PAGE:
Similarly, AI algorithm training has traditionally required multiple time-consuming steps and dedicated coding to input images, label defects, fine-tune detection, and optimize models. More recently, no-code software platforms provide an intuitive drag-and-drop approach to develop AI applications. More advanced platforms provide full flexibility for developers to code and test algorithms, mix computer vision and AI, or even load the latest open source models. Development of vision and AI for basic vision projects is gradually becoming more accessible for end-users thanks to easier to use, more intuitive tools. “No code” AI plug-ins can help a user get started with AI faster as they gather data for additional and continuous model training.
Classic computer vision requires human input and algorithm fine-tuning to meet different requirements. In comparison, machine learning and “no code” AI software training packages simplify algorithm development and deployment of more flexible, adaptable inspection capabilities.
Hybrid AI Deployment Strategy
Leveraging embedding processing and a hybrid architecture, existing infrastructure can now be re-used to deploy AI into existing traditional machine vision inspection systems. In this deployment strategy, the embedded device acts as an intermediate device between the camera and host PC.
The embedded device “mimics” the camera for existing applications and automatically acquires the images and applies the AI algorithm on top of the camera feed. Processed data is then sent over GigE Vision to the inspection application, which receives it as if it were still connected directly to the camera. This allows the re-use of existing cameras, controllers and end-user applications. The embedded device can be programmed to save incoming images for continuous offline training to improve inspection results.
Hybrid AI simplifies training and deployment, while allowing reuse of existing infrastructure and processes.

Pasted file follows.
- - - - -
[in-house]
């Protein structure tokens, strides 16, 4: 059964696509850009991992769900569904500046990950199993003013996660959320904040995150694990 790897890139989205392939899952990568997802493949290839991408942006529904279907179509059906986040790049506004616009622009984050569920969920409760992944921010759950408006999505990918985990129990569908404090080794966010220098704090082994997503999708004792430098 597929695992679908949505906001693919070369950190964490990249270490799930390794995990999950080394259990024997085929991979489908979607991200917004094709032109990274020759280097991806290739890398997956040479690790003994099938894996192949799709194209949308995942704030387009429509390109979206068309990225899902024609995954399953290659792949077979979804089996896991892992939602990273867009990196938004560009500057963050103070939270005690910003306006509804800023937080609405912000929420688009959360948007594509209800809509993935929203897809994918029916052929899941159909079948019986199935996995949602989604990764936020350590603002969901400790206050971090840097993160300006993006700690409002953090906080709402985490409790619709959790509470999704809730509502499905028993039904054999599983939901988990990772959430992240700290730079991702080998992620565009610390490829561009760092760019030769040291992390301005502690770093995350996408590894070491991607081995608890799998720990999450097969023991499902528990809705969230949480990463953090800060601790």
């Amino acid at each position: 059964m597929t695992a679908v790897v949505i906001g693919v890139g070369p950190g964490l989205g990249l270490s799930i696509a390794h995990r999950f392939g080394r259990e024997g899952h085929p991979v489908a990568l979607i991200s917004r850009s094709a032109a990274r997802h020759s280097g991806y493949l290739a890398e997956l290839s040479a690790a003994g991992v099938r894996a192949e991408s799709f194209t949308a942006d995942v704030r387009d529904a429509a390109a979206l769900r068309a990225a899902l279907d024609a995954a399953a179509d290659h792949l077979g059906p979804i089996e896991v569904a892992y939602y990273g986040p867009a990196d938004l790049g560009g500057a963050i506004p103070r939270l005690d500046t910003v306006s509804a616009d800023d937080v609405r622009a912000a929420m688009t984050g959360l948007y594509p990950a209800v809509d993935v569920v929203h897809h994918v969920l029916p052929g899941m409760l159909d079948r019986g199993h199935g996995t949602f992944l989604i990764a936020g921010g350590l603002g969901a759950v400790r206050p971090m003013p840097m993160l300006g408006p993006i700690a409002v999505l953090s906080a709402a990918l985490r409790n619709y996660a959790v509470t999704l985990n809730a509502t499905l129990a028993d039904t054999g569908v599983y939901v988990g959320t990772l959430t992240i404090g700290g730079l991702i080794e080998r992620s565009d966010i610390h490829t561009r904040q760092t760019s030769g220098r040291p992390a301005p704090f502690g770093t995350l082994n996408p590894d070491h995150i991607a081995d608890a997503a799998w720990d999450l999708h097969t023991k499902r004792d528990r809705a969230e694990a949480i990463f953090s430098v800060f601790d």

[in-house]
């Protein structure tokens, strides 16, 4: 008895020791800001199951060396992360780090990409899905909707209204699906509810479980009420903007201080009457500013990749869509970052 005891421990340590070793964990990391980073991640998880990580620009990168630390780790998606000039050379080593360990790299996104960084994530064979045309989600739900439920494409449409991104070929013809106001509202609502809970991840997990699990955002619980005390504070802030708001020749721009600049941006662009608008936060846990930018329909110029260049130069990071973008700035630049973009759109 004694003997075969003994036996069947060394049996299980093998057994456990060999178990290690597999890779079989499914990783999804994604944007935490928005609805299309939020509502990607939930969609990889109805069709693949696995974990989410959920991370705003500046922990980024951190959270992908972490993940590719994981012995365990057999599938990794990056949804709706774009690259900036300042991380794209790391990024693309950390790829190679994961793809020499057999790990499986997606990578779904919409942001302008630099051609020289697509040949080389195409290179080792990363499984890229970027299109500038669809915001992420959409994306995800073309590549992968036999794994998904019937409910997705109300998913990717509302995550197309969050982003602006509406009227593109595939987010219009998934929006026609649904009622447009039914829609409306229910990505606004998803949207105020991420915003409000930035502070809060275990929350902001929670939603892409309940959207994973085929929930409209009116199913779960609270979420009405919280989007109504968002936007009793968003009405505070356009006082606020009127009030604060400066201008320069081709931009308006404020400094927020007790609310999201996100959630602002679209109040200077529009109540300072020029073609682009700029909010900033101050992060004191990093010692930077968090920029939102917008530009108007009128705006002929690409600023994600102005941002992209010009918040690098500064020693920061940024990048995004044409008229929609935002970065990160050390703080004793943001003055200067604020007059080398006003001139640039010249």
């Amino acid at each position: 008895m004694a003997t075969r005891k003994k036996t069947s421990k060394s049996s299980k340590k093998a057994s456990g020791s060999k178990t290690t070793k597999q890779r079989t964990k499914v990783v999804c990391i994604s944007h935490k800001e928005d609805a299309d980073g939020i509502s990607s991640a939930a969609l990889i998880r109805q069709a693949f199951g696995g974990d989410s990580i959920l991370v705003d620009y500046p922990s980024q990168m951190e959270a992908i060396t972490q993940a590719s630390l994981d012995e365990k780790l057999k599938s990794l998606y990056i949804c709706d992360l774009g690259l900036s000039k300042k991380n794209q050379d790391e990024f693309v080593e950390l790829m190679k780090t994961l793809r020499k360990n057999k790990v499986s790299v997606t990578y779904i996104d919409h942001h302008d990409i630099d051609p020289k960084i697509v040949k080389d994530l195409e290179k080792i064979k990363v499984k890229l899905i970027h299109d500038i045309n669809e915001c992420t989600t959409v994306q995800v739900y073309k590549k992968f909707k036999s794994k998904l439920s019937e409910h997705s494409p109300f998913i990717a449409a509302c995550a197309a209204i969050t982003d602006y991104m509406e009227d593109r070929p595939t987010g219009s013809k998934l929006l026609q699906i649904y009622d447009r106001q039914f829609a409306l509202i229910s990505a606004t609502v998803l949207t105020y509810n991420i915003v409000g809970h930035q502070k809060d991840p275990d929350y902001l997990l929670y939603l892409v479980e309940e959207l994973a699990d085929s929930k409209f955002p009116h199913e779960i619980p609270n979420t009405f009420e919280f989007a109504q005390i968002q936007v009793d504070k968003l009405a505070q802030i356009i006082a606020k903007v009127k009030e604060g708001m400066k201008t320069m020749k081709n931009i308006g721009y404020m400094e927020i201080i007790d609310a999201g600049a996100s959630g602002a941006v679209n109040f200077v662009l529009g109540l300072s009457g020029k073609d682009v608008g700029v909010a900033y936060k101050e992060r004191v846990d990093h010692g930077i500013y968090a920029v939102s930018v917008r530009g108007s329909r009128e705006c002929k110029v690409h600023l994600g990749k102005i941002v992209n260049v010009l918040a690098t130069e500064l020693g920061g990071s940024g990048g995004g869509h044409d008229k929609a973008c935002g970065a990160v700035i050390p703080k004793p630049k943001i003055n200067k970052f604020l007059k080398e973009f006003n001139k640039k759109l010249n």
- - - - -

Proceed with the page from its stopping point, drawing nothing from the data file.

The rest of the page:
Total Cost of Ownership
Cost is a driving factor in any new technology implementation, with hybrid AI delivering a few significant advantages over deploying a new AI-based inspection system. When evaluating the two approaches, it’s important to consider re-use of existing hardware and applications, lower training and retraining costs for algorithms and processes, the ability to use open source and third-party AI frameworks, and perpetual licensing. Depending on variables, total cost of ownership for a new system can be five times more expensive than a hybrid approach for most manufactures.
AI is an important part of an overall Industry 4.0 initiative for manufacturers seeking ways to leverage data to streamline supply chains. Specific to quality inspection, forward-thinking businesses are looking at the cloud as a way to share algorithms across global sites to ensure consistent product quality. As consumer preferences are trending towards more customization, AI and automation is a way to deliver “short run” products more economically without sacrificing quality.
Hybrid AI lets brand owners quickly realize the benefits of AI for quality inspection and automation, without disrupting investments in infrastructure and processes, while creating a stepping stone towards more comprehensive process monitoring and IIoT integration.
Written by Jonathan Hou, president of Pleora Technologies